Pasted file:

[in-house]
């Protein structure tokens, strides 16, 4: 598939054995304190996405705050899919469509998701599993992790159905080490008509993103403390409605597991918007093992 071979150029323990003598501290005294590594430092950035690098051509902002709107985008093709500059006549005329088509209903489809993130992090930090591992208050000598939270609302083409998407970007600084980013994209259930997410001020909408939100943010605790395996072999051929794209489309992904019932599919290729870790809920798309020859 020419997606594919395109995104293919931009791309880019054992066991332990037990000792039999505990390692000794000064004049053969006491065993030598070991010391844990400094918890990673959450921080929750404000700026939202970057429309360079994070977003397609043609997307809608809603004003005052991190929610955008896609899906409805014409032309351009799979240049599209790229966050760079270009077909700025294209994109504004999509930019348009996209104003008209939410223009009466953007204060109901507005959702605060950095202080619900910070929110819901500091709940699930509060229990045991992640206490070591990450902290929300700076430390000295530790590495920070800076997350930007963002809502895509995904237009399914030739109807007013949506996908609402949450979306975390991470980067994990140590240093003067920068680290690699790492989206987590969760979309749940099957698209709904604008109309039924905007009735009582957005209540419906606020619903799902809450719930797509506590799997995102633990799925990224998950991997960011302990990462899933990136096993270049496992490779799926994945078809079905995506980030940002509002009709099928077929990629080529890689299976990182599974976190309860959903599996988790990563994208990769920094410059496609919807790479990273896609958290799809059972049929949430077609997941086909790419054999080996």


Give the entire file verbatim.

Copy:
[in-house]
């Protein structure tokens, strides 16, 4: 598939054995304190996405705050899919469509998701599993992790159905080490008509993103403390409605597991918007093992 071979150029323990003598501290005294590594430092950035690098051509902002709107985008093709500059006549005329088509209903489809993130992090930090591992208050000598939270609302083409998407970007600084980013994209259930997410001020909408939100943010605790395996072999051929794209489309992904019932599919290729870790809920798309020859 020419997606594919395109995104293919931009791309880019054992066991332990037990000792039999505990390692000794000064004049053969006491065993030598070991010391844990400094918890990673959450921080929750404000700026939202970057429309360079994070977003397609043609997307809608809603004003005052991190929610955008896609899906409805014409032309351009799979240049599209790229966050760079270009077909700025294209994109504004999509930019348009996209104003008209939410223009009466953007204060109901507005959702605060950095202080619900910070929110819901500091709940699930509060229990045991992640206490070591990450902290929300700076430390000295530790590495920070800076997350930007963002809502895509995904237009399914030739109807007013949506996908609402949450979306975390991470980067994990140590240093003067920068680290690699790492989206987590969760979309749940099957698209709904604008109309039924905007009735009582957005209540419906606020619903799902809450719930797509506590799997995102633990799925990224998950991997960011302990990462899933990136096993270049496992490779799926994945078809079905995506980030940002509002009709099928077929990629080529890689299976990182599974976190309860959903599996988790990563994208990769920094410059496609919807790479990273896609958290799809059972049929949430077609997941086909790419054999080996």